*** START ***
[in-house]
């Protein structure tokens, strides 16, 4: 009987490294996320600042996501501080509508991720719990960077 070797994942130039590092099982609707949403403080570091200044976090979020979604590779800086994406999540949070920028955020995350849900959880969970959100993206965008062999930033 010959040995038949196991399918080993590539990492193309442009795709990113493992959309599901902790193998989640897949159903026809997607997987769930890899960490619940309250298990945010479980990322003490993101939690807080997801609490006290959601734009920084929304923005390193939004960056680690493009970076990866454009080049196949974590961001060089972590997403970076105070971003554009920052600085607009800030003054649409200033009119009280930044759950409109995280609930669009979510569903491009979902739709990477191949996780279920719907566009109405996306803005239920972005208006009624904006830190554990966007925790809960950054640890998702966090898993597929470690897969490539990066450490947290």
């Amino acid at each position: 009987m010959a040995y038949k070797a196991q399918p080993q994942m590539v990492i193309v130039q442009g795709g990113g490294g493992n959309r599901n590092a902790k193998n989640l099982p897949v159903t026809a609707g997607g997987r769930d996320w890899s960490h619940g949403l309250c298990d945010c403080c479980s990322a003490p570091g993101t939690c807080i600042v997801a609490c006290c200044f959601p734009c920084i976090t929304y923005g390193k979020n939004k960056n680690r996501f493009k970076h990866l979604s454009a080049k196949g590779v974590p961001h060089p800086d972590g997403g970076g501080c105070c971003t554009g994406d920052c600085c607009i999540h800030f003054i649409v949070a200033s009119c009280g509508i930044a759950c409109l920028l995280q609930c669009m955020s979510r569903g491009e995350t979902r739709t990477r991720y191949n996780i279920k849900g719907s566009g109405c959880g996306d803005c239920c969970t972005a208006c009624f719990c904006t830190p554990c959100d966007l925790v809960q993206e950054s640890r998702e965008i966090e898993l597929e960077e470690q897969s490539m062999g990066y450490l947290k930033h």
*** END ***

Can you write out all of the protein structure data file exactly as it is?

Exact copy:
[in-house]
């Protein structure tokens, strides 16, 4: 009987490294996320600042996501501080509508991720719990960077 070797994942130039590092099982609707949403403080570091200044976090979020979604590779800086994406999540949070920028955020995350849900959880969970959100993206965008062999930033 010959040995038949196991399918080993590539990492193309442009795709990113493992959309599901902790193998989640897949159903026809997607997987769930890899960490619940309250298990945010479980990322003490993101939690807080997801609490006290959601734009920084929304923005390193939004960056680690493009970076990866454009080049196949974590961001060089972590997403970076105070971003554009920052600085607009800030003054649409200033009119009280930044759950409109995280609930669009979510569903491009979902739709990477191949996780279920719907566009109405996306803005239920972005208006009624904006830190554990966007925790809960950054640890998702966090898993597929470690897969490539990066450490947290």
């Amino acid at each position: 009987m010959a040995y038949k070797a196991q399918p080993q994942m590539v990492i193309v130039q442009g795709g990113g490294g493992n959309r599901n590092a902790k193998n989640l099982p897949v159903t026809a609707g997607g997987r769930d996320w890899s960490h619940g949403l309250c298990d945010c403080c479980s990322a003490p570091g993101t939690c807080i600042v997801a609490c006290c200044f959601p734009c920084i976090t929304y923005g390193k979020n939004k960056n680690r996501f493009k970076h990866l979604s454009a080049k196949g590779v974590p961001h060089p800086d972590g997403g970076g501080c105070c971003t554009g994406d920052c600085c607009i999540h800030f003054i649409v949070a200033s009119c009280g509508i930044a759950c409109l920028l995280q609930c669009m955020s979510r569903g491009e995350t979902r739709t990477r991720y191949n996780i279920k849900g719907s566009g109405c959880g996306d803005c239920c969970t972005a208006c009624f719990c904006t830190p554990c959100d966007l925790v809960q993206e950054s640890r998702e965008i966090e898993l597929e960077e470690q897969s490539m062999g990066y450490l947290k930033h």